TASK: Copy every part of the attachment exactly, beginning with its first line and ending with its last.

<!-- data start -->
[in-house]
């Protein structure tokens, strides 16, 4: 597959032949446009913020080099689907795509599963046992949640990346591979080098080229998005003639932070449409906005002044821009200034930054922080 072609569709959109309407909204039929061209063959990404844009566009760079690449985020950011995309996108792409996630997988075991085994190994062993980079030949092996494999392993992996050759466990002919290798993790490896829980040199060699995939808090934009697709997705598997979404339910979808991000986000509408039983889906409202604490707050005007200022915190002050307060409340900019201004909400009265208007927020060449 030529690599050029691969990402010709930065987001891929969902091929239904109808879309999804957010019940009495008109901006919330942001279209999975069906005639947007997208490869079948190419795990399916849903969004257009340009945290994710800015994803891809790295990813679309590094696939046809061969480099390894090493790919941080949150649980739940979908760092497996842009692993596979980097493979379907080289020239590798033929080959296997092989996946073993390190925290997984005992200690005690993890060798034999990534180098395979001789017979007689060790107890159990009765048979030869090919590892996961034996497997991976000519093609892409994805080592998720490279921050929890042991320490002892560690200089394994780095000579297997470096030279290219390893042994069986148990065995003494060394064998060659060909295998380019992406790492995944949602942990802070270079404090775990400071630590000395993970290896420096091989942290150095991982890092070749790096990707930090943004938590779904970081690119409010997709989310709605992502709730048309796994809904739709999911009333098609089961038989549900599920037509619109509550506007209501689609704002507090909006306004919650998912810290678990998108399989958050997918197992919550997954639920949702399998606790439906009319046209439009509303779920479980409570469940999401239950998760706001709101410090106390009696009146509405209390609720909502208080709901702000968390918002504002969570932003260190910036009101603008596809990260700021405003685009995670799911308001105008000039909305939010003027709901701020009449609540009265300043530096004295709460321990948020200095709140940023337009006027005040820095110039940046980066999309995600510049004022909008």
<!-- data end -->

[in-house]
């Protein structure tokens, strides 16, 4: 597959032949446009913020080099689907795509599963046992949640990346591979080098080229998005003639932070449409906005002044821009200034930054922080 072609569709959109309407909204039929061209063959990404844009566009760079690449985020950011995309996108792409996630997988075991085994190994062993980079030949092996494999392993992996050759466990002919290798993790490896829980040199060699995939808090934009697709997705598997979404339910979808991000986000509408039983889906409202604490707050005007200022915190002050307060409340900019201004909400009265208007927020060449 030529690599050029691969990402010709930065987001891929969902091929239904109808879309999804957010019940009495008109901006919330942001279209999975069906005639947007997208490869079948190419795990399916849903969004257009340009945290994710800015994803891809790295990813679309590094696939046809061969480099390894090493790919941080949150649980739940979908760092497996842009692993596979980097493979379907080289020239590798033929080959296997092989996946073993390190925290997984005992200690005690993890060798034999990534180098395979001789017979007689060790107890159990009765048979030869090919590892996961034996497997991976000519093609892409994805080592998720490279921050929890042991320490002892560690200089394994780095000579297997470096030279290219390893042994069986148990065995003494060394064998060659060909295998380019992406790492995944949602942990802070270079404090775990400071630590000395993970290896420096091989942290150095991982890092070749790096990707930090943004938590779904970081690119409010997709989310709605992502709730048309796994809904739709999911009333098609089961038989549900599920037509619109509550506007209501689609704002507090909006306004919650998912810290678990998108399989958050997918197992919550997954639920949702399998606790439906009319046209439009509303779920479980409570469940999401239950998760706001709101410090106390009696009146509405209390609720909502208080709901702000968390918002504002969570932003260190910036009101603008596809990260700021405003685009995670799911308001105008000039909305939010003027709901701020009449609540009265300043530096004295709460321990948020200095709140940023337009006027005040820095110039940046980066999309995600510049004022909008």